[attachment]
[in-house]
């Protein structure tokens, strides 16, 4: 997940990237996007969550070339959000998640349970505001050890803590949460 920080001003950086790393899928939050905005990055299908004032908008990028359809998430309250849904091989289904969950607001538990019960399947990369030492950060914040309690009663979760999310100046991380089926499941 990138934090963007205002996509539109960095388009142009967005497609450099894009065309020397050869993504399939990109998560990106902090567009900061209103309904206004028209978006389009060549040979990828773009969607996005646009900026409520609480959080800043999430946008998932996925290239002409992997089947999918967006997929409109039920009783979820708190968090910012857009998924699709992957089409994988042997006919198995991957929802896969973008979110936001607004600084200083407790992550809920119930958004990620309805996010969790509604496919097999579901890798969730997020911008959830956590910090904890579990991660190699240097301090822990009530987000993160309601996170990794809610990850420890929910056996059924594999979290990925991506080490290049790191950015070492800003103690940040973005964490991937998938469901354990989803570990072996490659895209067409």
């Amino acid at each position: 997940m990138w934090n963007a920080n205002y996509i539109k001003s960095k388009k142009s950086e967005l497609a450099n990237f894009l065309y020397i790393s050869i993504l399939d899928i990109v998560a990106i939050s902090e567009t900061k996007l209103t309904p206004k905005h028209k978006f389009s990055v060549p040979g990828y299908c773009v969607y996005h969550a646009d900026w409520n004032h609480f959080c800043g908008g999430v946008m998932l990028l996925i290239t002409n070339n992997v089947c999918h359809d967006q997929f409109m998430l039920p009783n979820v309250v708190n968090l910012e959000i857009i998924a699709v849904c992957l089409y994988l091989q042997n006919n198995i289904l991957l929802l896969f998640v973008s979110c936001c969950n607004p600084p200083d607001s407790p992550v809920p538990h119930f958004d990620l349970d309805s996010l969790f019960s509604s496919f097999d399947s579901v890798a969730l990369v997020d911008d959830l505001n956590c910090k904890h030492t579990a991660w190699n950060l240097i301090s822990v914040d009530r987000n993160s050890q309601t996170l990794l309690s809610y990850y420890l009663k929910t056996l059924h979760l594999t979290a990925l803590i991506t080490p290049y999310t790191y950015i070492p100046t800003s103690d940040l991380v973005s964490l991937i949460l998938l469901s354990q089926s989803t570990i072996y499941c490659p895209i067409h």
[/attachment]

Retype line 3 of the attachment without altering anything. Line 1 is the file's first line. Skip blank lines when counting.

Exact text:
């Amino acid at each position: 997940m990138w934090n963007a920080n205002y996509i539109k001003s960095k388009k142009s950086e967005l497609a450099n990237f894009l065309y020397i790393s050869i993504l399939d899928i990109v998560a990106i939050s902090e567009t900061k996007l209103t309904p206004k905005h028209k978006f389009s990055v060549p040979g990828y299908c773009v969607y996005h969550a646009d900026w409520n004032h609480f959080c800043g908008g999430v946008m998932l990028l996925i290239t002409n070339n992997v089947c999918h359809d967006q997929f409109m998430l039920p009783n979820v309250v708190n968090l910012e959000i857009i998924a699709v849904c992957l089409y994988l091989q042997n006919n198995i289904l991957l929802l896969f998640v973008s979110c936001c969950n607004p600084p200083d607001s407790p992550v809920p538990h119930f958004d990620l349970d309805s996010l969790f019960s509604s496919f097999d399947s579901v890798a969730l990369v997020d911008d959830l505001n956590c910090k904890h030492t579990a991660w190699n950060l240097i301090s822990v914040d009530r987000n993160s050890q309601t996170l990794l309690s809610y990850y420890l009663k929910t056996l059924h979760l594999t979290a990925l803590i991506t080490p290049y999310t790191y950015i070492p100046t800003s103690d940040l991380v973005s964490l991937i949460l998938l469901s354990q089926s989803t570990i072996y499941c490659p895209i067409h």